The Kurdish villagers (most of whom Ghobadi had play themselves on screen) eke out an existence by smuggling goods back and forth across the snowy, mountainous border. In addition to avoiding border guards who mete out lethal summary punishments, the smugglers must also scramble to evade armed bandits who raid their caravans. Crushing poverty is the lot even of those smugglers who succeed, but they are too economically desperate to abandon their dangerous business. The film’s plot centers on an orphaned family led by a heroic 12-year old boy named Ayoub. He provides for his siblings by smuggling, but his profits are too small to save his deformed, pained, and ill brother Medi. Though an operation will only extend rather than save Medi’s life, Ayoub takes on increasingly dangerous work out of love for his sickly brother.

This is an achingly sad film that tells a painful story in an unsparing fashion (Analogies to Vittorio De Sica’s Bicycle Thieves are inevitable and accurate). But it’s watchable because of the astonishing performances of the young actors and the inspirational courage and love of the family upon whom the story centers. As a director, Ghobadi is wise enough to never descend into mawkishness or to idealize the moral character of the poor, some of whom are portrayed here as greedy and conniving. Nor does he make the mistake of some films of this sort by lecturing the audience (e.g., by having some character deliver an earnest speech about the callousness of wealthy Westerners). Rather, he lets the audience feel their own emotions and draw their own conclusions about the characters’ bleak lives.

The Film Sufi: "A Time for Drunken Horses" - Bahman Ghobadi (2000)

Saed Nikzat’s cinematography captures the harsh gorgeousness of the region. Nitzat also, wonderfully, lets the camera linger in extended shots so that viewers can immerse themselves in the events portrayed rather than have their attention jerked around by constant jump cuts and close ups. The camerawork makes watching this film at times feels like a melancholy form of meditation.

A Time for Drunken Horses is a powerful piece of cinematic art that deservedly raised the profile of Iranian film worldwide. It will not make you happy, but it will stay with you in a way that is precious beyond words.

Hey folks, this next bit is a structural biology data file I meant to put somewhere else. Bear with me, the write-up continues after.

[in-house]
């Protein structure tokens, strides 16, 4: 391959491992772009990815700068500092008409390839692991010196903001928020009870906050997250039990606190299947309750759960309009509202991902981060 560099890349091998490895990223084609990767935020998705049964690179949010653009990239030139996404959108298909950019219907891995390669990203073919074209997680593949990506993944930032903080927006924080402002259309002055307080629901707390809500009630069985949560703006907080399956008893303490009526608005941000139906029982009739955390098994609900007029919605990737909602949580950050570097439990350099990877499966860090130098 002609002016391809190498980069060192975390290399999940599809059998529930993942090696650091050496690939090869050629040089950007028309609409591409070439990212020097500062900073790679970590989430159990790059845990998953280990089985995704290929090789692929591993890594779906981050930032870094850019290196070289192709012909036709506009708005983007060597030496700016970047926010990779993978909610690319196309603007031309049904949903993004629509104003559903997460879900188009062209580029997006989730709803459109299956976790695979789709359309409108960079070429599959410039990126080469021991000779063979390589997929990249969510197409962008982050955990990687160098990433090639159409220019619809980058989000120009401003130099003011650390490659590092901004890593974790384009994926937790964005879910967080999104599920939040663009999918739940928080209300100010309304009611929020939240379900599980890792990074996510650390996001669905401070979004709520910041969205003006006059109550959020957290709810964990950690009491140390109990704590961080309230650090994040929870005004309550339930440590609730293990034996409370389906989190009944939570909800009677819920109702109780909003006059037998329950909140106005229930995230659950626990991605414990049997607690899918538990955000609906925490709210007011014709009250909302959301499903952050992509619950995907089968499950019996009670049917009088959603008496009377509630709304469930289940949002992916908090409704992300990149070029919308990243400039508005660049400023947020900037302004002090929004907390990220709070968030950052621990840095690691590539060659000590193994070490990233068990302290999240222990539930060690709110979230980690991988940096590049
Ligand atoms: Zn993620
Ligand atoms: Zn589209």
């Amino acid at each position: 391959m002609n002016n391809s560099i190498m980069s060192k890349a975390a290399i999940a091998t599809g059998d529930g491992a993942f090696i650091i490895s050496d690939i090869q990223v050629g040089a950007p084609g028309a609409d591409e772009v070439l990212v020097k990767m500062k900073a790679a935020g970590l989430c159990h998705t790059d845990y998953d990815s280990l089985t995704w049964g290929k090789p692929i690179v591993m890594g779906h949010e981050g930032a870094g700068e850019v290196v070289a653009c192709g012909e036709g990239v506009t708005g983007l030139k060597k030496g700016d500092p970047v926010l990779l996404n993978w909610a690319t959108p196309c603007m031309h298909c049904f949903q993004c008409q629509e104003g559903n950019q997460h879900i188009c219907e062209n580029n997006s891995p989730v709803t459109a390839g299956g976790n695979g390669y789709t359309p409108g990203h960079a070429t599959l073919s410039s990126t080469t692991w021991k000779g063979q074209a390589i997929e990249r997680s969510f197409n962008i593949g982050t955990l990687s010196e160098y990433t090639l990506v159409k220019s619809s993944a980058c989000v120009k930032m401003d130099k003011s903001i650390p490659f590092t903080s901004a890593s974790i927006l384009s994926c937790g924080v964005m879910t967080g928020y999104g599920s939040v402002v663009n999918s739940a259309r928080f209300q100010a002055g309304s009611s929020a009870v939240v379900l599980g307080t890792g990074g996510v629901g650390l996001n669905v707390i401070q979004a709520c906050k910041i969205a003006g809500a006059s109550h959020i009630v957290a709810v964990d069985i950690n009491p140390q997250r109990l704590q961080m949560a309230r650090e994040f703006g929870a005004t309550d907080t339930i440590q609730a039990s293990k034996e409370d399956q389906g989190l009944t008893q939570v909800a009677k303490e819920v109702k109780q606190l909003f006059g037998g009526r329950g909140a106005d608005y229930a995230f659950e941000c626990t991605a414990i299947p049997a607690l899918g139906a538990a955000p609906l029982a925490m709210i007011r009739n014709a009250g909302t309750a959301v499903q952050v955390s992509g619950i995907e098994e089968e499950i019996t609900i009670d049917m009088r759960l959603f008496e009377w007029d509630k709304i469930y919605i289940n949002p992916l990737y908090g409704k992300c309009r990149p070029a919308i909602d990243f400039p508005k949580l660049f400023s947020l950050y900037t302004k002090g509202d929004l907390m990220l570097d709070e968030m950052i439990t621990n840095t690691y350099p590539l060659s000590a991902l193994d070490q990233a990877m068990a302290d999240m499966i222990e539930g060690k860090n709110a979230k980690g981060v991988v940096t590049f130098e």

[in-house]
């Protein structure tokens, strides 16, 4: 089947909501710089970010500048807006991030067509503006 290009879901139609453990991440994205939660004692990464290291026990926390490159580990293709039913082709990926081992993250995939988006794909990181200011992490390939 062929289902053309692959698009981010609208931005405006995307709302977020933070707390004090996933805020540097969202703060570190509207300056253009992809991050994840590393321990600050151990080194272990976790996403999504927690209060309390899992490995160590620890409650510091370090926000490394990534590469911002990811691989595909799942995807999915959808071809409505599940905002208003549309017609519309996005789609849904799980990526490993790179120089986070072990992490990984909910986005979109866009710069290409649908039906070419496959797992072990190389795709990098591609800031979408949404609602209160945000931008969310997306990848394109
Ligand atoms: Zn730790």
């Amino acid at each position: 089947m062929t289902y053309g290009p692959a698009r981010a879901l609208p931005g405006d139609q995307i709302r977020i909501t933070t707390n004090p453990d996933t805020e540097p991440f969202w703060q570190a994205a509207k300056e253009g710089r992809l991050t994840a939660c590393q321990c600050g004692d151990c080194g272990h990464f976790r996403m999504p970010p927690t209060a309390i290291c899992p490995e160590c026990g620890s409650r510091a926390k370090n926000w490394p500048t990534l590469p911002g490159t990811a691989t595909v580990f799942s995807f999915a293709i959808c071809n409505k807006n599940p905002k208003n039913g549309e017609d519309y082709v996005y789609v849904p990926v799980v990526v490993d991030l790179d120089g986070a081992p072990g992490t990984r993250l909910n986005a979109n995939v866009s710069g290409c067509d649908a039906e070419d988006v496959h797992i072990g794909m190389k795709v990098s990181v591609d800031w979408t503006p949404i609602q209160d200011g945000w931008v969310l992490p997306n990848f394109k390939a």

Foreign Language Horror/Suspense


Some film historians consider Carl Theodor Dreyer cinema’s most visionary director. His talent is on vivid, memorable display in the pioneering 1932 horror classic Vampyr.

The story, which Dreyer and co-writer Christen Jul adapted in part from the writings of Sheridan Le Fanu of Carmilla fame, concerns a student of the occult named Allan Grey. Grey arrives at a French town with a blank expression on his face that suggests he might be dreaming. He checks into a small hotel and is startled when a strange man enters his room and gives him a package “to be opened upon my death”. Grey wanders around the hotel, where he encounters a creepy doctor and his elderly female companion, as well as dancing shadows and a one-legged old soldier. Travelling through the town, Grey witnesses the murder of the strange man, leading him to open the package. It contains a book relating the story of the vampyr, one of which is currently menacing the village. The vampyr’s victims include a lovely young woman who catches Grey’s eye and whom he wants to save. As Grey tries to battle the fiend and its accomplices, he experiences disorienting visions and mysterious events that may daze the viewer as well, but at the same time will compel attention.

As the film was destined for release in France, Germany, and England, Dreyer kept dialogue to a minimum to avoid language challenges. Instead, he tells the story through unforgettable images: A strange metal sculpture against cloudy skies, an inside-the-coffin view of a live burial, a mysterious figure with a scythe, a relentless downpour of deadly flour, the visible carnal hunger of an incipient vampyr, and shadows that move independently of their casters. The novel visual effects are many, including double-exposure, shooting through cheese cloth and other trickery.

No film I have seen quite captures the inner logic of nightmares as well as Vampyr. In our scary dreams, events often seem nonsensical, yet we encounter characters who are completely undisturbed at the maddeningly illogical proceedings. They proceed in their own bizarre course and we proceed along with them because we have no choice but to obey the rules of our nightmare. That is the journey on which this film takes the audience, and it’s completely original and masterfully executed.

It’s a tribute to Dreyer’s directorial skills that he got effective performances out of an almost entirely amateur cast, including colorful bon vivant Nicolas Louis Alexandre, Baron de Gunzburg who bankrolled the project and appears under the name Julian West. The other critical ingredient is the groundbreaking camerawork of the legendary Rudolph Maté. The resulting film is probably too “arty” for some tastes, but most viewers will find it stays with them for a long time.

p.s. The public domain version of this film is available for free on Internet Archive and is watchable, but you will enjoy yourself much more if you view the Criterion Collection restored version, which is leagues better in terms of visual quality.